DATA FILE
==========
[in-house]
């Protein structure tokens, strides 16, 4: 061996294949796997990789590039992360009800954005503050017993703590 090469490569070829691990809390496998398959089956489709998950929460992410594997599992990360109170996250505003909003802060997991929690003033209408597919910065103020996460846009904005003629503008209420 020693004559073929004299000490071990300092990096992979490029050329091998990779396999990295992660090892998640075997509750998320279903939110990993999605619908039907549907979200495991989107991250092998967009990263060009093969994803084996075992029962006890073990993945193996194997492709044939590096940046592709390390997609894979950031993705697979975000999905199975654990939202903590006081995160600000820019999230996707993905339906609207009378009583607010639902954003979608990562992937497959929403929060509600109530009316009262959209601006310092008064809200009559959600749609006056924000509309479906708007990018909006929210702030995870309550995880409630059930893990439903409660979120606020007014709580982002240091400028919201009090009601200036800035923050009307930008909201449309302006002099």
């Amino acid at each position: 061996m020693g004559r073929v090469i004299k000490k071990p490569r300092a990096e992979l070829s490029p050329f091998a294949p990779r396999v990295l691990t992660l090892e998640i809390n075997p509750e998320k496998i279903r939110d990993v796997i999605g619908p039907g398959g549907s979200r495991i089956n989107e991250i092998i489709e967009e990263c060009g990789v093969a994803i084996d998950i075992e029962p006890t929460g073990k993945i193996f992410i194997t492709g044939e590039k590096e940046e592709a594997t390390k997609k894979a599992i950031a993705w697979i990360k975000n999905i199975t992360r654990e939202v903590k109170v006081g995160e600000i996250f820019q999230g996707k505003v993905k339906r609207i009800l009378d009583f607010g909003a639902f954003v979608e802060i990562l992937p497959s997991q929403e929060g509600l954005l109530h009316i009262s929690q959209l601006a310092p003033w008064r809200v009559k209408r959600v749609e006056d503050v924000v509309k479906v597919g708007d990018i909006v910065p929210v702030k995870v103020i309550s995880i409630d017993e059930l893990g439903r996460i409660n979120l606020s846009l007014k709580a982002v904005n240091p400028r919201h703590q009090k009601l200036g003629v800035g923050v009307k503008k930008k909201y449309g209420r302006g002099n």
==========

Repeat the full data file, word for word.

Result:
[in-house]
């Protein structure tokens, strides 16, 4: 061996294949796997990789590039992360009800954005503050017993703590 090469490569070829691990809390496998398959089956489709998950929460992410594997599992990360109170996250505003909003802060997991929690003033209408597919910065103020996460846009904005003629503008209420 020693004559073929004299000490071990300092990096992979490029050329091998990779396999990295992660090892998640075997509750998320279903939110990993999605619908039907549907979200495991989107991250092998967009990263060009093969994803084996075992029962006890073990993945193996194997492709044939590096940046592709390390997609894979950031993705697979975000999905199975654990939202903590006081995160600000820019999230996707993905339906609207009378009583607010639902954003979608990562992937497959929403929060509600109530009316009262959209601006310092008064809200009559959600749609006056924000509309479906708007990018909006929210702030995870309550995880409630059930893990439903409660979120606020007014709580982002240091400028919201009090009601200036800035923050009307930008909201449309302006002099």
């Amino acid at each position: 061996m020693g004559r073929v090469i004299k000490k071990p490569r300092a990096e992979l070829s490029p050329f091998a294949p990779r396999v990295l691990t992660l090892e998640i809390n075997p509750e998320k496998i279903r939110d990993v796997i999605g619908p039907g398959g549907s979200r495991i089956n989107e991250i092998i489709e967009e990263c060009g990789v093969a994803i084996d998950i075992e029962p006890t929460g073990k993945i193996f992410i194997t492709g044939e590039k590096e940046e592709a594997t390390k997609k894979a599992i950031a993705w697979i990360k975000n999905i199975t992360r654990e939202v903590k109170v006081g995160e600000i996250f820019q999230g996707k505003v993905k339906r609207i009800l009378d009583f607010g909003a639902f954003v979608e802060i990562l992937p497959s997991q929403e929060g509600l954005l109530h009316i009262s929690q959209l601006a310092p003033w008064r809200v009559k209408r959600v749609e006056d503050v924000v509309k479906v597919g708007d990018i909006v910065p929210v702030k995870v103020i309550s995880i409630d017993e059930l893990g439903r996460i409660n979120l606020s846009l007014k709580a982002v904005n240091p400028r919201h703590q009090k009601l200036g003629v800035g923050v009307k503008k930008k909201y449309g209420r302006g002099n």